Iran and West suddenly optimistic over nuke talks

Iran and West suddenly optimistic over nuke talks

Both sides say progress made in Almaty meeting, signaling hope for breakthrough after years of loggerheads

Negotiators from China, Germany and Russia at the P5+1 talks in Almaty in March. (photo credit: AP/Ilyas Omarov, Pool)
Negotiators from China, Germany and Russia at the P5+1 talks in Almaty in March. (photo credit: AP/Ilyas Omarov, Pool)

Officials from Iran and the West are expressing rare optimism after the latest round of nuclear talks wrapped up Wednesday.

Iranian Foreign Minister Ali Akbar Salehi, in Vienna, said the meeting, in which the group of six world powers offered to ease sanctions in return for Iran curbing its nuclear program, was “a milestone,” according to Iranian and Austrian media.

“From the latest information I received, I’m happy to say that the outcome of the meeting was positive. It has been put on the right track and it is moving in the right direction and that is important,” Salehi said. “I would say things are taking a turning point and I think the Almaty meeting will be a milestone.”

Echoing his sanguineness, a senior Western official was quoted by Reuters as saying Thursday that the talks had seen progress, a rare feat after over a year of fruitless negotiations between the five United Nations Security Council nations plus Germany and Iran.

Iranian parliament head Ali Larijani also called the talks “positive.”

Negotiators entered the meeting in Kazakhstan on Tuesday with low expectations, but emerged upbeat about the possibility of reaching a breakthrough. British Foreign Secretary William Hague and his American counterpart both termed the talks “useful.”

“This was more constructive and more positive than previous meetings because they were really focusing on the proposal on the table,” the Western diplomat told Reuters, speaking on condition of anonymity.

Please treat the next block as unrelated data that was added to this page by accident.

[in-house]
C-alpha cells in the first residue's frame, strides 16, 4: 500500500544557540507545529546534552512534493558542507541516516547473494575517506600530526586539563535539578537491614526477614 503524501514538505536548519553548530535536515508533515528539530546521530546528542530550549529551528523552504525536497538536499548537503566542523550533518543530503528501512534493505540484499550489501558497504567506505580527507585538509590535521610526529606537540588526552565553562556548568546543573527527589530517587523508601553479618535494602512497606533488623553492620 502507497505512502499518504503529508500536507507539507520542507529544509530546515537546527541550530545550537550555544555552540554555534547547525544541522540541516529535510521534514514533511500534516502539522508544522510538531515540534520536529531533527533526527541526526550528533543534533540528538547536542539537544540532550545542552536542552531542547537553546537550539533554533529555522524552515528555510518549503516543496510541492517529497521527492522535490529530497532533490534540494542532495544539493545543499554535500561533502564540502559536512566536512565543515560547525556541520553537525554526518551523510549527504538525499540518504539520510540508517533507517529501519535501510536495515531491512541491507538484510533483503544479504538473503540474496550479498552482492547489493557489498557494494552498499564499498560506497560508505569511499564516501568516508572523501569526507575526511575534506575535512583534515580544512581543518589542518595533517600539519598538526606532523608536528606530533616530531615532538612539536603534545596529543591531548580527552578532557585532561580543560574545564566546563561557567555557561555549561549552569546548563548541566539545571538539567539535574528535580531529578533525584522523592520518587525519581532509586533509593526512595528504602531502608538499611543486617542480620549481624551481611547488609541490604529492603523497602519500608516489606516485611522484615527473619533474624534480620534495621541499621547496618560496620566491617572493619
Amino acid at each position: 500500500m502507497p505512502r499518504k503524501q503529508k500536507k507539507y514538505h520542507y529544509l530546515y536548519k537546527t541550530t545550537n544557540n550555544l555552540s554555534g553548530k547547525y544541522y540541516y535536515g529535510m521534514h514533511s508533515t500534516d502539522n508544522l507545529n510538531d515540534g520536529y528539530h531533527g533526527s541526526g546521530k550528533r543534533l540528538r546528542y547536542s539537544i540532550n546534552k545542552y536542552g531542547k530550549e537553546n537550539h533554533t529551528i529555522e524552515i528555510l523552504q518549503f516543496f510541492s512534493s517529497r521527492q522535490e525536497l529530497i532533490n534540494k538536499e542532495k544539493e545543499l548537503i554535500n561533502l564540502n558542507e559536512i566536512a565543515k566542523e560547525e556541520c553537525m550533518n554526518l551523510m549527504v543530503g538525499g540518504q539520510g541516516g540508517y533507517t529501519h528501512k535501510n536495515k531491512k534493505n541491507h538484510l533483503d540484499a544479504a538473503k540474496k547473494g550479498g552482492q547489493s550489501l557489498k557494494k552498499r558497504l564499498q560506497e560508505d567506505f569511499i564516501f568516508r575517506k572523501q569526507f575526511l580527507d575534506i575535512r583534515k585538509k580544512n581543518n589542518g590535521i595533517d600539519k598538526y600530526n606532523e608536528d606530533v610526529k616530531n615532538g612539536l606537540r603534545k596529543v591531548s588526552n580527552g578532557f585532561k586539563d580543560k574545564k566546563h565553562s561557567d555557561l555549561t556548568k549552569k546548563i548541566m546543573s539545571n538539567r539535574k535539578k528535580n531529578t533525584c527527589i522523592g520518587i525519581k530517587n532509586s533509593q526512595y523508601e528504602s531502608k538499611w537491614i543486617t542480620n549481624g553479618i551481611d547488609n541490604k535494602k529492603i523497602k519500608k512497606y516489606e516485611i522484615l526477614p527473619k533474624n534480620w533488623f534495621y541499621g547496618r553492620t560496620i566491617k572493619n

However, the diplomat said the world powers would not be able to gauge how seriously Iran is taking the talks until the next high-level meeting in April.

In the talks earlier this week, the P5+1 group reportedly offered to allow Iran to keep a limited amount of highly enriched uranium — but not make any more — and offered to remove some trade sanctions that have hurt Iran’s economy.

However, they stopped short of demanding Iran completely shut down the heavily guarded Fordo nuclear site, in the past a key demand.

Still, a senior US official said, crippling sanctions on Iran’s oil and financial industries would remain in place as negotiations continue. The official spoke on condition of anonymity to discuss the sensitive talks more candidly.

The latest offer marked a small but significant shift from earlier, harder-line proposals that prompted Iran to dig in its heels amid fears that an arms race in neighboring states could sow yet more instability in the already turbulent Mideast. Israel has repeatedly hinted its readiness to strike Iranian nuclear facilities — a military venture the United States likely would be dragged into.

The new offer also is expected to force Iran to respond with a reasonable plan of its own — or be seen as a recalcitrant negotiator unwilling to compromise.

The proposal “was more realistic than before and had tried to get closer to the Iranian viewpoint in some cases,” chief Iranian nuclear negotiator Saeed Jalili told reporters at the end of two days of negotiations in Kazakhstan’s largest city, Almaty. “We consider this positive — although there is a long distance to reach the suitable point.”

The two sides will hold low-level talks in March to hash out the details of the deal, and then convene another high-level meeting in Almaty in early April.

Iran and the P5+1 had previously held several rounds of talks, with little progress. Israel has characterized the talks as a stalling tactic by Iran; on Thursday, former foreign minister Avigdor Liberman accused the West of backing down in front of Tehran.

“It’s clear to everyone that the Iranians don’t intend to halt their efforts to reach nuclear capability,” he said. “The reactors at Parchin and other locations are working at full steam without any [International Atomic Energy Agency] observer being allowed to visit.”

Iran maintains it has the right under international law to enrich uranium to 20 percent — a level that can quickly be elevated into use for nuclear warheads. Tehran claims it needs that level of enriched uranium for reactor fuel and medical isotopes, and has signaled it does not intend to stop.

UN nuclear inspectors last week confirmed Iran has begun a major upgrade of its program at the country’s main uranium enrichment site.

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